Sent to Daily Update Subscribers on July 28, 2011

August 2, 2011

The song remains the same day after day with market players fleeing the trading arena and sucking the liquidity out of most markets. An early morning rally fizzled as participants remained glued to every word from the Washington clowns. The hapless and ever losing Washington Generals could do a better job with a little help from the Harlem Globetrotters. It’s all about politics and the next election with potential voters sitting and waiting like those on death row knowing the inevitable is coming sooner than later praying for a pardon from the governor. The pardon in this case is dealing with increased spending (that buys votes) and a debt that will soon overwhelm the private bond market and is one of many reasons corporations are sitting on billions in cash with no plans for expansion that could create new jobs. Friday’s economic reports will be a non-event despite the fact they give us important information about GDP, consumer confidence and the Chicago Purchasing Managers Index. The S&P fell for a fourth consecutive day (-.32%) as investors wait and wait and wait for a 60 day extension? or something that will be hailed in Washington as a grand solution but in reality nothing more than another band-aid for a patient in ICU.

Many are worried about a downgrade of the US governments AAA rating and the cost to the country from higher interest rates. In reality this event which may occur despite an increase in the debt ceiling has a good chance of marking the low point for the economy and if history repeats might push us in the right direction. A year ago Ireland’s debt was downgraded and although they are mired in debt markets trade with the assumption things won’t get worse and might be getting better. Iceland in May 2008 was the story heard round the world with rising interest rates being used by the central bank to attract investors and save the declining currency. It’s didn’t work but did force the country to accept what was deemed intolerable only a few months earlier and again they appear to have hit bottom. Canada in the summer of 1994 was suffering from a high debt/GDP ratio that drove investors fleeing the country. Australia in 1986 and Sweden in January 1991 were both downgraded and worries spread around the world they would never recover but they did and although it takes years of slicing and dicing through very dark days they saw clear skies within a few years. The US has spent the last 20 years printing $$$ whenever there was a problem with the economy but slowly its affect on the patient has diminished and now it clearly doesn’t work as we have seen with stubbornly high unemployment and a government that spends 25% of GDP to make it rise less than 2% a year.

Interest rates
Today’s 7 year auction ($29 billion) was a disaster as I wrote last night with the final bid at 2.28% despite the fact the bid level at the deadline (9:59am) was 2.264%. The 10 year Treasury fell 3bp (2.95%) but the inflation component rose 1bp (2.46%). The big problem and it is growing daily comes from the long end of the yield curve where investors has left the scene for safer ground in the short end. The 30 year Treasury fell 3bp (4.26%) but the inflation component rose 2bp (2.76%).  Normally this kind of market behavior would have me waving the big red flag of higher rates but a default would send rates tumbling due to a dramatic decrease in government spending. In all of the above cases where a country’s debt was downgraded from AAA to AA interest rates fell sharply for at least a few months and readers should remember that important fact if any loans need to be locked and borrowers panic at the first sign of a government debt downgrade. Open interest has been rising in the 10 year futures contract (bullish) but the 10yr-30 yr. spread remains wide at 31bp. A move below 120 bp would be the first sign demand for the long end of the curve had returned.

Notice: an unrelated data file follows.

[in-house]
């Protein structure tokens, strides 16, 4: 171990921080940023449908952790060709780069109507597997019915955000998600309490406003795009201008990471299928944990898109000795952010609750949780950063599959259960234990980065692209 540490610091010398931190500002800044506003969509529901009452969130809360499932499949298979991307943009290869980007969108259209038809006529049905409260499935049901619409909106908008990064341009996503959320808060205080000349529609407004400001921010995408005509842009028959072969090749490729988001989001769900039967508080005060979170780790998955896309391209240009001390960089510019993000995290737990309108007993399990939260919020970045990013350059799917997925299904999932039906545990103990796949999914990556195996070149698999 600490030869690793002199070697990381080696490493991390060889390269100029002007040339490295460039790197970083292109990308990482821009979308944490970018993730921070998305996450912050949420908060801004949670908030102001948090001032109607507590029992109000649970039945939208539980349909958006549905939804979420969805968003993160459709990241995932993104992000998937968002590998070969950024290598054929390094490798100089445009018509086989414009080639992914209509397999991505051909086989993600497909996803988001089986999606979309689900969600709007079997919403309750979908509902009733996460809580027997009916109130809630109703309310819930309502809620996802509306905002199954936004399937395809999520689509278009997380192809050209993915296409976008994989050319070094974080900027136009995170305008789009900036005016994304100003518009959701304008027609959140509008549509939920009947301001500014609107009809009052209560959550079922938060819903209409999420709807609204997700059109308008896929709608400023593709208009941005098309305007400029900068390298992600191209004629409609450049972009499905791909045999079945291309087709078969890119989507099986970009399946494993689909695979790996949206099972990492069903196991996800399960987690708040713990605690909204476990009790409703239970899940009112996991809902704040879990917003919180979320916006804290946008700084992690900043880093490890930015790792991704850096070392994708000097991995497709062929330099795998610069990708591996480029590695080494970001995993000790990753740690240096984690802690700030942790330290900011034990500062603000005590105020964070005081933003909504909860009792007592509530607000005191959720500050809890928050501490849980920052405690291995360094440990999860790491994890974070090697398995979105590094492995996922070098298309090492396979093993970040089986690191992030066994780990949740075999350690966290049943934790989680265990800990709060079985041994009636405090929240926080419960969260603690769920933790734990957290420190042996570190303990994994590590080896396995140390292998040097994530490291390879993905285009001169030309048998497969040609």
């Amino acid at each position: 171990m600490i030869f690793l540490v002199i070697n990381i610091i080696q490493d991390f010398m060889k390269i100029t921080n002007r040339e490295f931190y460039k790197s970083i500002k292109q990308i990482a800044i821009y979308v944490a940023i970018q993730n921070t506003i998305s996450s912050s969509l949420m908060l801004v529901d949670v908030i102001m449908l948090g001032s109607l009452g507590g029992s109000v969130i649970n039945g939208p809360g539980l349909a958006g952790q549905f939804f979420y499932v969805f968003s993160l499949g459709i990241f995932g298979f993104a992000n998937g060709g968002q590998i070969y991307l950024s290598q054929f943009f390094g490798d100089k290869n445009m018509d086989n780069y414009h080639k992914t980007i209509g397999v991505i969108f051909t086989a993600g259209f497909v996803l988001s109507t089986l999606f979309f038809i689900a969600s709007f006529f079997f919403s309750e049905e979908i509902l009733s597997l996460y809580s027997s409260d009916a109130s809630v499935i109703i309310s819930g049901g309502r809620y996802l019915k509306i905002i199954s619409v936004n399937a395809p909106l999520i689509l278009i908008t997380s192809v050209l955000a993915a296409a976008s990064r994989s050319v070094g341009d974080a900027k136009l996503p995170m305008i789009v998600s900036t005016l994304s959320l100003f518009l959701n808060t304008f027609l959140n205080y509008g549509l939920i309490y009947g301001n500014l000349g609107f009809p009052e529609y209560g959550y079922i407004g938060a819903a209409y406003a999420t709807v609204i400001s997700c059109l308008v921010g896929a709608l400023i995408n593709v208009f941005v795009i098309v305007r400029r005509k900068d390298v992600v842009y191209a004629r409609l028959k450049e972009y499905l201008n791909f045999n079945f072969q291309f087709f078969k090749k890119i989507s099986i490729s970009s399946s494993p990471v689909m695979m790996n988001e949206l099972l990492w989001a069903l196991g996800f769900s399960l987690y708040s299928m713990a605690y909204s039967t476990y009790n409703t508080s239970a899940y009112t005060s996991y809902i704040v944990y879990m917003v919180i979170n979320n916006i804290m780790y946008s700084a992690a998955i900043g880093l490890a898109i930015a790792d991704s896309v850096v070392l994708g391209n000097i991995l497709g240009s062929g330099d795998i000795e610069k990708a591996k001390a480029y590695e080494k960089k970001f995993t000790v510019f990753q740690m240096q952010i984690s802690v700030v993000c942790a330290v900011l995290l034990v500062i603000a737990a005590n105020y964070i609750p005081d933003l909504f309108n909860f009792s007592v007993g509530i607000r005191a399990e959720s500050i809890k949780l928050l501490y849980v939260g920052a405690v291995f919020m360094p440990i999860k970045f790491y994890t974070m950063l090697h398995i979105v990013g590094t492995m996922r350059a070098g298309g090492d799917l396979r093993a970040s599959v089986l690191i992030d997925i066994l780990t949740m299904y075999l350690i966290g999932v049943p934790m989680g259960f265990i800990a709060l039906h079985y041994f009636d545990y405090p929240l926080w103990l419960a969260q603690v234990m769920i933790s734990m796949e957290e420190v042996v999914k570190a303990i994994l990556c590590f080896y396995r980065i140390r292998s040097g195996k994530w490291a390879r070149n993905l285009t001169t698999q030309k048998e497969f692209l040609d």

Banks accept new form of collateral
With the price of real estate falling the past few years banks have begun to accept other forms of collateral for loans to customers. A Spanish group of savings banks that financed Real Madrid’s acquisition of its star player Ronaldo is no now offering him as collateral for a loan they are seeking from the European Central Bank.   I wonder if Lebron James has been contacted by Treasury Secretary Geithner about a loan to the US government but he might demand more in collateral than the government can access quickly.

Gold
The yellow metal has become the anti-currency, anti-equity and anti-bond and rises the most when those markets decline. 90% of traders are betting on higher prices signaling a much needed rest is coming that can be used as a buying opportunity by those under-invested or needing a hedge against more government craziness. One of the items not talked about much in the debt ceiling circus is the fact the US government owns 261.5 million ounces of gold that are carried on its balance sheet at a book value of $42.22 an ounce or $11 billion. A sale at current prices would net $419 billion or enough to cover the deficit until next year’s presidential election. I’m sure China would be very interested in converting their rapidly depreciating dollars for gold and could wire the dollars to the US Treasury in less than an hour. The problem for China would be what to do with its remaining hoard which would surely fall sharply in value after news of the gold sale. Obama did authorize a sale from the SPR (Strategic Petroleum Reserve) which lowered oil prices for a few days but the benefit of a gold sale might be fleeting and I’m not sure would win him any political points from anyone (especially Ron Paul).

Before entering any investment, everyone should consult with their own investment professional and discuss the risk of possible loss of capital.